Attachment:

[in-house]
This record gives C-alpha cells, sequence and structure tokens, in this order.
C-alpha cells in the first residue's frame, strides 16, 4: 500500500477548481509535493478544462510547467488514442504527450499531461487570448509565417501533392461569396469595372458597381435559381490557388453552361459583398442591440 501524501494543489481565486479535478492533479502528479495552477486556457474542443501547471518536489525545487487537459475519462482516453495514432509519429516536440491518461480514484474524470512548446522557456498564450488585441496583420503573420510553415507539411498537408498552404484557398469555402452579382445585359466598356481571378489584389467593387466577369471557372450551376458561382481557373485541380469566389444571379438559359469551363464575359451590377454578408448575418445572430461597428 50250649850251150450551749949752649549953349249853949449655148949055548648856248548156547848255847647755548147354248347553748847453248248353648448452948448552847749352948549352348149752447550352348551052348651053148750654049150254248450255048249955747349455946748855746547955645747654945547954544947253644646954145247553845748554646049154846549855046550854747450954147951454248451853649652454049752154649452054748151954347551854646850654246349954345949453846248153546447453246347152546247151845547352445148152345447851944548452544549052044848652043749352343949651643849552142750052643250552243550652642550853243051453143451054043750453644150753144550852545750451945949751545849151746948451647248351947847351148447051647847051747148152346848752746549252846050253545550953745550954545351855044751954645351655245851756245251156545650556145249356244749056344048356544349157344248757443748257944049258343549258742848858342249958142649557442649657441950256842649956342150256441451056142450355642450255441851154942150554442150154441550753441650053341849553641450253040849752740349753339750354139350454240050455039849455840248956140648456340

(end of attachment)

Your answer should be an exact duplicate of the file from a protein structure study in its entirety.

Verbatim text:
[in-house]
This record gives C-alpha cells, sequence and structure tokens, in this order.
C-alpha cells in the first residue's frame, strides 16, 4: 500500500477548481509535493478544462510547467488514442504527450499531461487570448509565417501533392461569396469595372458597381435559381490557388453552361459583398442591440 501524501494543489481565486479535478492533479502528479495552477486556457474542443501547471518536489525545487487537459475519462482516453495514432509519429516536440491518461480514484474524470512548446522557456498564450488585441496583420503573420510553415507539411498537408498552404484557398469555402452579382445585359466598356481571378489584389467593387466577369471557372450551376458561382481557373485541380469566389444571379438559359469551363464575359451590377454578408448575418445572430461597428 50250649850251150450551749949752649549953349249853949449655148949055548648856248548156547848255847647755548147354248347553748847453248248353648448452948448552847749352948549352348149752447550352348551052348651053148750654049150254248450255048249955747349455946748855746547955645747654945547954544947253644646954145247553845748554646049154846549855046550854747450954147951454248451853649652454049752154649452054748151954347551854646850654246349954345949453846248153546447453246347152546247151845547352445148152345447851944548452544549052044848652043749352343949651643849552142750052643250552243550652642550853243051453143451054043750453644150753144550852545750451945949751545849151746948451647248351947847351148447051647847051747148152346848752746549252846050253545550953745550954545351855044751954645351655245851756245251156545650556145249356244749056344048356544349157344248757443748257944049258343549258742848858342249958142649557442649657441950256842649956342150256441451056142450355642450255441851154942150554442150154441550753441650053341849553641450253040849752740349753339750354139350454240050455039849455840248956140648456340